Joe’s Jeans is heavily invested in working with influencers. It’s a relationship that has to make sense to work, said Jennifer Hawkins, the brand’s svp of marketing and innovation.
“It’s not just plucking someone off a list and saying, ‘Let’s do a collaboration,'” Hawkins said on the Glossy Podcast. “It’s finding people that you organically fit with from a product standpoint and working with them.”
Hawkins talked about why she’s bullish on Instagram Checkout, why Joe’s needs a TikTok strategy and what separates a Nordstrom shopper from an Amazon one.
Here are a few highlights from the conversation, which have been lightly edited for clarity.
People aren’t buying all that much through Instagram
“I would say that the traffic to the site is bigger than the amount of people actually checking out through Instagram. I think that’ll grow through time, just as Apple Pay has. But if you’re [shopping on Instagram] for the first time… for a Danielle Bernstein [collab], when the speed to buy is so fast because you’re worried about it selling out, unless you’ve already shopped on Instagram, you’re not one-click yet because you’re having to put in all of your information. I think once that grows and more people use it, it’ll drive more sales. For now, I wouldn’t say it’s a huge percentage, but I want to offer the checkout options our customers like to use. So if it’s Apple Pay, Amazon Pay, a pay-over-time like an Affirm or a Klarna, I want it.”
TikTok’s future in the U.S. is uncertain, but it’s still worth strategizing for it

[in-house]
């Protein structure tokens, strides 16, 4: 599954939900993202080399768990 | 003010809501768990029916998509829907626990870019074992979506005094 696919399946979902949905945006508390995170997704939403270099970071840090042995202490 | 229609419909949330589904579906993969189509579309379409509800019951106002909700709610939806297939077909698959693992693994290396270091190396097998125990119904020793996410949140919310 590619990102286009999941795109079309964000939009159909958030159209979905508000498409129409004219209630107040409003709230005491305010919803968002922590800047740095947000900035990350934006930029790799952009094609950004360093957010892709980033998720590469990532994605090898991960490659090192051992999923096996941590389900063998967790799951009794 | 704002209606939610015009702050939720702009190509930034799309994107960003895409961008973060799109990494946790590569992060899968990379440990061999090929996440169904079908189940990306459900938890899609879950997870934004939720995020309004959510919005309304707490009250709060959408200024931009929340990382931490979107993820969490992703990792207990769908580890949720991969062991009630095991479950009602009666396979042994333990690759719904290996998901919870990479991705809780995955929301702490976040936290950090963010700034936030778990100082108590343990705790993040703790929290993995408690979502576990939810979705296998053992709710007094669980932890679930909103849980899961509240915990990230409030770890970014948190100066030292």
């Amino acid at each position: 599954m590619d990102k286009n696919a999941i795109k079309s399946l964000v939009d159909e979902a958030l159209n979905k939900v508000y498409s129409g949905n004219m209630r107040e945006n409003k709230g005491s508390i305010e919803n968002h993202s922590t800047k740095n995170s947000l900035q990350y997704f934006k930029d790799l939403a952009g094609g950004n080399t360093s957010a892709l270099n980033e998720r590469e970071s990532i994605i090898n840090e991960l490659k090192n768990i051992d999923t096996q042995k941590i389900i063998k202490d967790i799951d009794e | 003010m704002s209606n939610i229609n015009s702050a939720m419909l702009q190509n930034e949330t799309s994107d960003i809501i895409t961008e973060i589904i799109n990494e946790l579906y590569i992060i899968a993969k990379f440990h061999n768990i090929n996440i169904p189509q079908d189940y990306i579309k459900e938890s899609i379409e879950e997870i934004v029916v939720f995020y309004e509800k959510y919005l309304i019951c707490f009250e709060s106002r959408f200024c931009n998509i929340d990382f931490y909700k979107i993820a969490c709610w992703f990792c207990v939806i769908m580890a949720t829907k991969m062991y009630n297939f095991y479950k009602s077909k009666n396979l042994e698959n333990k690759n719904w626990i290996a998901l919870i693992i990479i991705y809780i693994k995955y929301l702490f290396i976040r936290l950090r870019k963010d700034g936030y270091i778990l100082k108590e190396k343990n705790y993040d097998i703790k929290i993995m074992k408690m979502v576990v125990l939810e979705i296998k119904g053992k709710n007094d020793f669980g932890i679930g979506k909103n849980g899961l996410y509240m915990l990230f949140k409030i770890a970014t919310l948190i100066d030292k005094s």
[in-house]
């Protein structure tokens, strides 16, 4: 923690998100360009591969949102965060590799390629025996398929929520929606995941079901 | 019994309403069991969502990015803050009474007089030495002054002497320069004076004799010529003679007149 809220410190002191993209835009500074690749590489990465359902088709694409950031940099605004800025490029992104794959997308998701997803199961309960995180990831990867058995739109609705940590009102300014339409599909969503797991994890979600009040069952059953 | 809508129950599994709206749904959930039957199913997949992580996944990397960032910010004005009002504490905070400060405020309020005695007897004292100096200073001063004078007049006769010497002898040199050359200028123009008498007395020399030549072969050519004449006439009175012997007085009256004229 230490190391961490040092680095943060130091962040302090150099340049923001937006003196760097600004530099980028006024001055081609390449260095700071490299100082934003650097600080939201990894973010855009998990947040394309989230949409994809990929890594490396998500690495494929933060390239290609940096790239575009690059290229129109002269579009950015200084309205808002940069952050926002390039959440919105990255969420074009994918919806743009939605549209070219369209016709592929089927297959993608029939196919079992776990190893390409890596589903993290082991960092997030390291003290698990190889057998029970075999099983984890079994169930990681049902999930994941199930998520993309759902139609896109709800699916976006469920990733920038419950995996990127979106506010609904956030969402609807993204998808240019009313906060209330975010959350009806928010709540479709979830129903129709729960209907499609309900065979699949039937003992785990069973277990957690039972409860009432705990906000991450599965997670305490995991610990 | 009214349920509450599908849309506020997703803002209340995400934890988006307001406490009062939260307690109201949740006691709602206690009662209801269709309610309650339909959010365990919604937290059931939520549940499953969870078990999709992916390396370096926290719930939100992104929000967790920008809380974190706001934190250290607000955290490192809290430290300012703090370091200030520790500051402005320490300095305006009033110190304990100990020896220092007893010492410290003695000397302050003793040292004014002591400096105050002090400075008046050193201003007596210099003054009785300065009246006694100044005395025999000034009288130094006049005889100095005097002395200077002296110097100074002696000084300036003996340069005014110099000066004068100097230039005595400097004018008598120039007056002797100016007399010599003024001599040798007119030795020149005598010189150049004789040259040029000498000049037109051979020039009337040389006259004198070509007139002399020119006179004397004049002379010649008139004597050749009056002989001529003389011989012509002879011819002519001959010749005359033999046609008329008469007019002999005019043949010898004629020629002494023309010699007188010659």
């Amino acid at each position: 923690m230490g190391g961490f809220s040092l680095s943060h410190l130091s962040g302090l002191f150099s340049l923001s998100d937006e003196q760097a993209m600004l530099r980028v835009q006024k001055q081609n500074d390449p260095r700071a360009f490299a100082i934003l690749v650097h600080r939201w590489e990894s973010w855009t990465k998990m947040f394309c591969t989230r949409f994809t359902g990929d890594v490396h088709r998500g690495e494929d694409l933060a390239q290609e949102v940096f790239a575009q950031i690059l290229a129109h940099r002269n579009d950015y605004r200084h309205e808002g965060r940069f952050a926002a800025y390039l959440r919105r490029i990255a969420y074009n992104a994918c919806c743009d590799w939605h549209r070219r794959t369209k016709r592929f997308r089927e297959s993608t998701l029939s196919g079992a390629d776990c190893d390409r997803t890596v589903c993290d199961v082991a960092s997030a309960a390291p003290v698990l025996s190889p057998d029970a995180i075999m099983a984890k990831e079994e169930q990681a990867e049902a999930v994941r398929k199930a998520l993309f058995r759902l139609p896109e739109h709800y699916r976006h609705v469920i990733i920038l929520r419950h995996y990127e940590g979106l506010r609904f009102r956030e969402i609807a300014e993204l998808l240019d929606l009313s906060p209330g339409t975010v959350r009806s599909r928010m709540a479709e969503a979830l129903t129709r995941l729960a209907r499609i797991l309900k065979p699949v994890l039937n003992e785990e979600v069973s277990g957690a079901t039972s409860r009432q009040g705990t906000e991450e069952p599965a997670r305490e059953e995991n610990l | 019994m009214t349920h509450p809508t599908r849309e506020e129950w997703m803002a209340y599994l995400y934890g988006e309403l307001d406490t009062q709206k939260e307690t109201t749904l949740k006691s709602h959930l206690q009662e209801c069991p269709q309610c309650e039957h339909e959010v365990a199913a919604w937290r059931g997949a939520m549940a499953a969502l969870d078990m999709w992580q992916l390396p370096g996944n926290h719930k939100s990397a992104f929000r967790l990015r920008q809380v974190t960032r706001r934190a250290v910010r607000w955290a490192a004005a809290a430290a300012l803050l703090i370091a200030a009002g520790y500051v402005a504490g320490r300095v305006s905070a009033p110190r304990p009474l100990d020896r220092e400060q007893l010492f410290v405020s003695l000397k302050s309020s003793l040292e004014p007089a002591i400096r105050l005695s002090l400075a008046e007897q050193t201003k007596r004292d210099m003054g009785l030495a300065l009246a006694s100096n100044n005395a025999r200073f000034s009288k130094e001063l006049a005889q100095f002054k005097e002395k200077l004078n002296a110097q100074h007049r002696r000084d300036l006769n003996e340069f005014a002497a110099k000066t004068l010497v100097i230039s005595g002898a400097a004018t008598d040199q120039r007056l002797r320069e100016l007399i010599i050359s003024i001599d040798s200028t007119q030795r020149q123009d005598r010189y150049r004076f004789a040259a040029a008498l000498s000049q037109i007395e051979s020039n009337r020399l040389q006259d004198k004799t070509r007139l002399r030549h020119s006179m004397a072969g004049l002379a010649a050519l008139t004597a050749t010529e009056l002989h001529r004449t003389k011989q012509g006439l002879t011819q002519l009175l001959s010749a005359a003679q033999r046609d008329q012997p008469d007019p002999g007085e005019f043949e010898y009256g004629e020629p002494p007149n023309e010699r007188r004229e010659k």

“We really need to figure out what our TikTok strategy is, and will this move dollars in our space? Is it a lower AOV [average order value] product that is really killing it on TikTok? I just don’t know yet, and that’s something that we need to make a priority to look into.”
Different products for different points of sale
“It’s really more of a legacy play. How are we staying in business on those washes that the Saks buyer may have tired on, but that are still ringing the register on Amazon? It’s really filling the need that they have. Every channel really has a different product need, and it’s our planners and merchants who have to try to create a SKU plan that fits all of our needs. We’re 90% denim. That’s the other thing. How are we going to expand our categories beyond just denim and have lounge and other things our existing customer is looking for? Amazon probably won’t ever need that from us, but we need it for our own websites, and those are the kinds of things that some of our halo brands like a Saks or a Nordstrom are interested in.”